Japan should pay the price for discharging nuclear-contaminated water into sea
Published: Aug 26, 2023 11:42 AM
Japan's reckless dumping of nuclear wastewater poses a grave danger to Earth. Cartoon: Carlos Latuff

Japan's reckless dumping of nuclear wastewater poses a grave danger to Earth. Cartoon: Carlos Latuff

The release of nuclear-contaminated radioactive water from the wrecked Fukushima nuclear power plant into the Pacific Ocean began on Thursday. Over the next 30 years or even longer, the continuous flow of nuclear-contaminated wastewater into the Pacific Ocean will pose immeasurable risks to human society.

However, the Japanese government has not provided a convincing explanation regarding the legitimacy, legality and safety of discharging nuclear-contaminated wastewater into the sea. To begin with, the Japanese public is unwilling to accept it. Opinion polls show that over 80 percent of Japanese people believe that the government's explanation of the dumping of nuclear-contaminated wastewater is "insufficient." 

The head of the National Federation of Fisheries Cooperative Associations, Masanobu Sakamoto, reiterated his opposition on discharging the wastewater into the sea. In the Japanese scientific community, many experts have expressed their doubts about the safety, effectiveness and long-term consequences of discharging the contaminated wastewater into the sea. Shigeyoshi Otosaka, a marine chemist at the University of Tokyo, says that the organically bound form of tritium could accumulate in fish and marine organisms.

In the international community, voices of opposition and questioning are constantly being heard. More than 85 percent of South Korean population oppose Japan's dumping of nuclear-contaminated wastewater into the sea, according to a survey. Along the vast coast of the Pacific Ocean, from China, Southeast Asia and even distant Latin America, opposition voices are constantly heard. But many Western countries, led by the US, have chosen collective silence for political reasons.

The Japanese government's intention with this action was to get rid of a heavy burden at the lowest economic cost. However, it is evident that this move has caused significant damage to Japan's national image and reputation and will also result in major losses to Japan's real interests. 

Discharging nuclear-contaminated wastewater into the sea will first heavily impact Japan's fishing industry. Data released by Japan's Ministry of Agriculture, Forestry, and Fisheries for 2022 shows that Japan's fish catch fell to the lowest figure since comparable data became available in 1956. 

Currently, there are already 12 countries and regions that impose import restrictions on Fukushima food products, according to media reports. 

It can be foreseen that in the future, some countries and regions will strengthen inspection, quarantine and embargo measures on Japanese agricultural and food imports. In addition, Japan's move will also impact the tourism industry near the discharge site, affecting a wide range of industries such as hotels, restaurants, transportation, and retail. This will also affect the economic recovery process in these areas.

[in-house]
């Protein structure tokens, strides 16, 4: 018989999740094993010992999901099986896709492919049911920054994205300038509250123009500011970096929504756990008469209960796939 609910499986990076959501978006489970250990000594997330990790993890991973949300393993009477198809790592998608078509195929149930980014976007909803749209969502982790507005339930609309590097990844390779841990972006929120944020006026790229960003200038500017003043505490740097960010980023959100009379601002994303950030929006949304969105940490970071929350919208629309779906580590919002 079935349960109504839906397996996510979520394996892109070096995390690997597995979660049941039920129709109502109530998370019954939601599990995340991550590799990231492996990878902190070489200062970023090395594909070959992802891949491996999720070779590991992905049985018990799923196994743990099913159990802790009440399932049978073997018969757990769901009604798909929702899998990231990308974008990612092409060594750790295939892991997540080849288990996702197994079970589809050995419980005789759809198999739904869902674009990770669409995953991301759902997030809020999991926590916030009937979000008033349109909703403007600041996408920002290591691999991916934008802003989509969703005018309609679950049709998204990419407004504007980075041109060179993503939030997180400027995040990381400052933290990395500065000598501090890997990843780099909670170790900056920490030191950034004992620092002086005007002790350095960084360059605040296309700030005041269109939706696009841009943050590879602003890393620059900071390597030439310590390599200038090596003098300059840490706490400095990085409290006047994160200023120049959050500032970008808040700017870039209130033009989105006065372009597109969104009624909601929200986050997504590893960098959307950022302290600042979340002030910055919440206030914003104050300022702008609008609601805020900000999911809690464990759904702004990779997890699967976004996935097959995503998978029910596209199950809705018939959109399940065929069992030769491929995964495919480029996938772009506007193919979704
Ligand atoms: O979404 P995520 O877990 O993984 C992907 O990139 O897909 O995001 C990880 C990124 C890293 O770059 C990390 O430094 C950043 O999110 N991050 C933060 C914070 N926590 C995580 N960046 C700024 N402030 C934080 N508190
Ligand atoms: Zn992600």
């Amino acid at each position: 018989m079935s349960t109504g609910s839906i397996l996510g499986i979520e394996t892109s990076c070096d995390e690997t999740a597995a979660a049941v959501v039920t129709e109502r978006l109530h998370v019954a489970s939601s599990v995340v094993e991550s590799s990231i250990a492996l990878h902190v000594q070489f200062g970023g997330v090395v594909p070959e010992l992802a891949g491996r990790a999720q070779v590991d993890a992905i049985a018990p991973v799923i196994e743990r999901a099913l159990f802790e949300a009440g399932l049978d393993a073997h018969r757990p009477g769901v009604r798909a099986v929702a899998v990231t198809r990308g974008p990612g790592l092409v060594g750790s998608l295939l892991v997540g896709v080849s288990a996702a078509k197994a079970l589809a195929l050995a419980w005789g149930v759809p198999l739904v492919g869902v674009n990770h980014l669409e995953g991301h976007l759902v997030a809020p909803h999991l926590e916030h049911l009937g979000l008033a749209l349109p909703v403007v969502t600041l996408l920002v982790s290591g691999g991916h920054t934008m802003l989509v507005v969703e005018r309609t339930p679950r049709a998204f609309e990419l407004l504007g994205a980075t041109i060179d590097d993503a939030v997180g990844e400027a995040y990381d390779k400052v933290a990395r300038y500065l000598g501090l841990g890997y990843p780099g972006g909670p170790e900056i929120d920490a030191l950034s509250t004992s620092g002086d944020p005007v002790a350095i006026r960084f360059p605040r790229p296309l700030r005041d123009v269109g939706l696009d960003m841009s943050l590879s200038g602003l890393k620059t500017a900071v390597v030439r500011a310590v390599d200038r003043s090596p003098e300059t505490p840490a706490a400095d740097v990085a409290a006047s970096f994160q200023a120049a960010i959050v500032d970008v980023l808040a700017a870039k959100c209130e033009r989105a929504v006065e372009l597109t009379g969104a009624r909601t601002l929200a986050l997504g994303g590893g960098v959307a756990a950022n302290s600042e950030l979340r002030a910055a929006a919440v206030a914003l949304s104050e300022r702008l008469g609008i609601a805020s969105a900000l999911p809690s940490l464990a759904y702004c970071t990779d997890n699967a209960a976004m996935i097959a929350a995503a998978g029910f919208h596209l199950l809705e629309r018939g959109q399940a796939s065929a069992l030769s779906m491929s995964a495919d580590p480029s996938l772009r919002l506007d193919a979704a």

The international community should also make necessary responses to Japan's irresponsible and selfish behavior, holding Japan accountable for its moral and economic responsibilities. At the legal level, Japan's decision to dump nuclear-contaminated wastewater into the sea and the potential consequences that may follow violate Japan's international treaty obligations under the United Nations Convention on the Law of the Sea (UNCLOS). In response, the international community can take legal measures, submitting the dispute over the discharge of nuclear-contaminated wastewater into the sea to the United Nations General Assembly and Security Council, requesting them to make decisions and resolutions, initiating arbitration proceedings under Annex VII of the UNCLOS, and seeking advisory opinions from international judicial institutions. Countries can also promote the United Nations General Assembly, the International Maritime Organization or the World Health Organization to propose to the International Court of Justice and seek advisory opinions on Japan's dumping of nuclear-contaminated wastewater into the sea.

On an economic level, countries can also seek compensation based on international law for the trans-boundary damage that may be caused by Japan's discharge of nuclear-contaminated wastewater into the sea. In addition to filing claims against Tokyo Electric Power Company (TEPCO) or the Japanese government on an individual or entity basis, countries can also file claims against the Japanese government based on the Convention on the Prevention of Marine Pollution by Dumping of Wastes and Other Matter and the UNCLOS. 

In order to effectively hold the Japanese government and TEPCO accountable, China needs to promote relevant countries to establish a tracking and monitoring system for the impact of Japan's dumping of nuclear-contaminated wastewater on the marine ecosystem. Furthermore, it needs to collect and organize relevant evidence of damage, and actively conduct research on international law and international judicial procedures in preparation for possible future diplomatic and legal battles in order to make Japan pay the price for its irresponsible behavior.

The author is a research fellow at the China Institute of International Studies. opinion@globaltimes.com.cn